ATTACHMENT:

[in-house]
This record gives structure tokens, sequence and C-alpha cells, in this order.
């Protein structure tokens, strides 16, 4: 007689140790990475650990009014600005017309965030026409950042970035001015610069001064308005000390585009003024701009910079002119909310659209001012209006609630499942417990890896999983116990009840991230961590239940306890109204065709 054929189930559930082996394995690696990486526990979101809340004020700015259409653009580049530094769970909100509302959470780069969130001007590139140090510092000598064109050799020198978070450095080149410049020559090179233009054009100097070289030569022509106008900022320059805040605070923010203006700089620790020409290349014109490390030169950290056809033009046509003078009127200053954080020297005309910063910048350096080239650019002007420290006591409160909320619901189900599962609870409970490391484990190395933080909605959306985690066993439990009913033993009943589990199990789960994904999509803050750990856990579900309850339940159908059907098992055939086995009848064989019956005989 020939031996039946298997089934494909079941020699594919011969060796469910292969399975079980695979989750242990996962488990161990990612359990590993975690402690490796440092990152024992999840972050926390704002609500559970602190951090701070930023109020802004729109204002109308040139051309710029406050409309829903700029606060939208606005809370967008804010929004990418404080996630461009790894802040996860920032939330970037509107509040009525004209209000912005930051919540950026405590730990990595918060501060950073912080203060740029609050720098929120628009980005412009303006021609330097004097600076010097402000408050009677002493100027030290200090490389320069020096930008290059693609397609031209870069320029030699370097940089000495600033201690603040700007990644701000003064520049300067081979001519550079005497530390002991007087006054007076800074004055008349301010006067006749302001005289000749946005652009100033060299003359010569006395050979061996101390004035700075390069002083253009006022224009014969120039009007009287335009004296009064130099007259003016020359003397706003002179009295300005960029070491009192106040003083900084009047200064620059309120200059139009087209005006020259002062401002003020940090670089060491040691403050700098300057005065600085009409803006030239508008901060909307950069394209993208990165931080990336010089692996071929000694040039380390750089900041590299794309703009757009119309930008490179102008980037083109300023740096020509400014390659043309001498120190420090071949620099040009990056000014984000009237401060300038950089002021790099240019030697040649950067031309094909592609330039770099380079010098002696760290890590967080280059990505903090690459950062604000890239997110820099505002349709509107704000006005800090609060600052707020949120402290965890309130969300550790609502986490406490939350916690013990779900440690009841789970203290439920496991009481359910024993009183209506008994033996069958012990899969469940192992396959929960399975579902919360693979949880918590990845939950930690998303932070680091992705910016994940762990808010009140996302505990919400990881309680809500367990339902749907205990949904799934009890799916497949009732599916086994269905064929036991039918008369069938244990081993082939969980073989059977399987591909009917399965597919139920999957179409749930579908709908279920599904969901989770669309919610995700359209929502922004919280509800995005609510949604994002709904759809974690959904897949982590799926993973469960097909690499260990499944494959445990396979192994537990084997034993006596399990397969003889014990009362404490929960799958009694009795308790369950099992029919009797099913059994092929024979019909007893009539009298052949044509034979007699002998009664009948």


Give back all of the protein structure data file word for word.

[in-house]
This record gives structure tokens, sequence and C-alpha cells, in this order.
């Protein structure tokens, strides 16, 4: 007689140790990475650990009014600005017309965030026409950042970035001015610069001064308005000390585009003024701009910079002119909310659209001012209006609630499942417990890896999983116990009840991230961590239940306890109204065709 054929189930559930082996394995690696990486526990979101809340004020700015259409653009580049530094769970909100509302959470780069969130001007590139140090510092000598064109050799020198978070450095080149410049020559090179233009054009100097070289030569022509106008900022320059805040605070923010203006700089620790020409290349014109490390030169950290056809033009046509003078009127200053954080020297005309910063910048350096080239650019002007420290006591409160909320619901189900599962609870409970490391484990190395933080909605959306985690066993439990009913033993009943589990199990789960994904999509803050750990856990579900309850339940159908059907098992055939086995009848064989019956005989 020939031996039946298997089934494909079941020699594919011969060796469910292969399975079980695979989750242990996962488990161990990612359990590993975690402690490796440092990152024992999840972050926390704002609500559970602190951090701070930023109020802004729109204002109308040139051309710029406050409309829903700029606060939208606005809370967008804010929004990418404080996630461009790894802040996860920032939330970037509107509040009525004209209000912005930051919540950026405590730990990595918060501060950073912080203060740029609050720098929120628009980005412009303006021609330097004097600076010097402000408050009677002493100027030290200090490389320069020096930008290059693609397609031209870069320029030699370097940089000495600033201690603040700007990644701000003064520049300067081979001519550079005497530390002991007087006054007076800074004055008349301010006067006749302001005289000749946005652009100033060299003359010569006395050979061996101390004035700075390069002083253009006022224009014969120039009007009287335009004296009064130099007259003016020359003397706003002179009295300005960029070491009192106040003083900084009047200064620059309120200059139009087209005006020259002062401002003020940090670089060491040691403050700098300057005065600085009409803006030239508008901060909307950069394209993208990165931080990336010089692996071929000694040039380390750089900041590299794309703009757009119309930008490179102008980037083109300023740096020509400014390659043309001498120190420090071949620099040009990056000014984000009237401060300038950089002021790099240019030697040649950067031309094909592609330039770099380079010098002696760290890590967080280059990505903090690459950062604000890239997110820099505002349709509107704000006005800090609060600052707020949120402290965890309130969300550790609502986490406490939350916690013990779900440690009841789970203290439920496991009481359910024993009183209506008994033996069958012990899969469940192992396959929960399975579902919360693979949880918590990845939950930690998303932070680091992705910016994940762990808010009140996302505990919400990881309680809500367990339902749907205990949904799934009890799916497949009732599916086994269905064929036991039918008369069938244990081993082939969980073989059977399987591909009917399965597919139920999957179409749930579908709908279920599904969901989770669309919610995700359209929502922004919280509800995005609510949604994002709904759809974690959904897949982590799926993973469960097909690499260990499944494959445990396979192994537990084997034993006596399990397969003889014990009362404490929960799958009694009795308790369950099992029919009797099913059994092929024979019909007893009539009298052949044509034979007699002998009664009948």